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Old 08-09-2011, 09:49 AM   #21
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Re: So ticked at 5 year old! Feeling like a bad mom!

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Originally Posted by Joyful Tie Dyes View Post
How many kids under five drown each year? Learning to swim can very well BE a life or death situation. Swim lessons are non-negotiable in my book, they ARE of "extreme importance". You can watch kids all you want but accidents happen. Knowing how to swim saves lives. AT five it is HIGH TIME that he learns to swim. Maybe it's living near the water but it's rare to find a 5 year old here who can't swim.

Many kids don't WANT to go to school either or do math homework but that doesn't mean you can just say "Oh well he doesn't WANT to". I am GLAD my parents pushed me to do things I might not otherwise would have become competent in. It's part of life to learn that sometimes we have to do things we don't want to.
If a child lives near water then it does take learning to swim to a new level. I can totally understand how it may be considered a necessity to teach a child to swim if they live near water.

As far as school goes, my kids don't want to go so they don't. We homeschool and if they don't want to do boring textbook work I totally get it so we unschool.

I'm not saying that you shouldn't teach your child to swim. If it is that important to you then do it. I do believe that we should choose our battles with our children carefully. I personally choose to have very few with my children and it works quite well for us. If you feel that pushing your children is in thier best interest then go for it. I'm not judging anyones parenting. Our children are the ultimate judges and I am sure they will let us all know where we went wrong.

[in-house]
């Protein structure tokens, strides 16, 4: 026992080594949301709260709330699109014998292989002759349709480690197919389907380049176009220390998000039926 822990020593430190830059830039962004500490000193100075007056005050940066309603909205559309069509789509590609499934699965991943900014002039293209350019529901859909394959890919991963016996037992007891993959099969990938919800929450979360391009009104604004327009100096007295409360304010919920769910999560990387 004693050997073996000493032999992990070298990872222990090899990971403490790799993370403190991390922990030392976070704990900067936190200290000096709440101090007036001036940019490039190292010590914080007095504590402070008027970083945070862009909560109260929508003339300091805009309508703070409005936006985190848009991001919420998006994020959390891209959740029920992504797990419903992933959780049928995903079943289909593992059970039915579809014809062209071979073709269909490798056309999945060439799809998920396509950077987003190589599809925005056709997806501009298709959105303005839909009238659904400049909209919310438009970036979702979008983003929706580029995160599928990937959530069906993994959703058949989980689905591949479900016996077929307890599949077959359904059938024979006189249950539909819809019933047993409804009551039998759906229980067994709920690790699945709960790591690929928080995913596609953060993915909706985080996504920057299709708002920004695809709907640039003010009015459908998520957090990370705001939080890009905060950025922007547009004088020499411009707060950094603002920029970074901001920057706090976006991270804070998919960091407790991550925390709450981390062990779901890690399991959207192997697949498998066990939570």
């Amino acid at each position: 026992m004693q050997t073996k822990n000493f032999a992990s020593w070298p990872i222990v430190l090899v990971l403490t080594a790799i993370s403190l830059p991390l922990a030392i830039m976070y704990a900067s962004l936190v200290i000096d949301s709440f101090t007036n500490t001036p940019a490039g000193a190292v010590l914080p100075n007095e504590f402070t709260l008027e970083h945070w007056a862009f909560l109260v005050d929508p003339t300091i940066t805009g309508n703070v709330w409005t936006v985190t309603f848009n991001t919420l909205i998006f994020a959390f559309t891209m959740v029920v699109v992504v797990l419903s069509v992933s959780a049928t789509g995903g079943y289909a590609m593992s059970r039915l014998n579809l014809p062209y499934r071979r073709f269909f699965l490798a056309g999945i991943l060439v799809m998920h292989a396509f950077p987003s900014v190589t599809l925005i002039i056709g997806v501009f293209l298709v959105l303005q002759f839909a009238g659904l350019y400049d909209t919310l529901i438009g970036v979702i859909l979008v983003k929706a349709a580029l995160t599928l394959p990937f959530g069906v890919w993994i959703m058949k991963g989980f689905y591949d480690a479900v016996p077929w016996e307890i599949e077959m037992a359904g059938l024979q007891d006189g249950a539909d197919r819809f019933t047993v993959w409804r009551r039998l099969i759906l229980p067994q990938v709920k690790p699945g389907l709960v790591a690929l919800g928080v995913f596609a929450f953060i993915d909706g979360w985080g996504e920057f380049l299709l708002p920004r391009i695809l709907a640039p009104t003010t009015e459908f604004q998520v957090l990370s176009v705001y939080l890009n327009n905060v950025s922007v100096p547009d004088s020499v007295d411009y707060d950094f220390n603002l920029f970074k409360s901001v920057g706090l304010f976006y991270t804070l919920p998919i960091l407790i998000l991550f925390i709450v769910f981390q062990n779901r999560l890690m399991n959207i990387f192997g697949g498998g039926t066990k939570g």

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Old 08-09-2011, 09:50 AM   #22
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Re: So ticked at 5 year old! Feeling like a bad mom!

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Hey mama - we have a similar situation here often and I have two thoughts. If he is insecure then LOTS of talking about how important it is to do things we are NOT good at. You don't get to be expert at anything unless you are willing to be bad at it for a long time. Being not so great at things is part of learning.

My second thought and what works for us is incentive. Incentive. Incentive. Whatever works for you guys, but it could be a shiny nickel to put in his piggy bank. A special treat he only gets after swim lesson. A toy he has been wanting. Whatever. Something tangible and fairly immediate. If you don't do the lesson you don't get x bc you can only get x when you do the lesson.
once again, you are the voice of reason.
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Old 08-09-2011, 10:00 AM   #23
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Re: So ticked at 5 year old! Feeling like a bad mom!

Mama, i know exactly where u sit in this situation. I have a 6 yr old thats the same exact way. My mom spent $80 bucks one year for dd to play soccer, she was 4 at the time, so we just thought it was to early. But dd would be so excited to go and play but once we got there she wanted nothing to do with the kids or soccer. But continues to take her and nothing changed over the fall session or spring session. so the next year we asked her what she wanted to to do and she said ballet, and she did great with that. @he just had to follow the teacher, not talk to others or anything. So then we figured this year we'd try cheerleading cuz she said she wanted too. i took her to a week and half of practices and she didnt participate in any of the practices so i pulled her cuz i was not going to do the whole soccer thing over again. and im putting her back in ballet.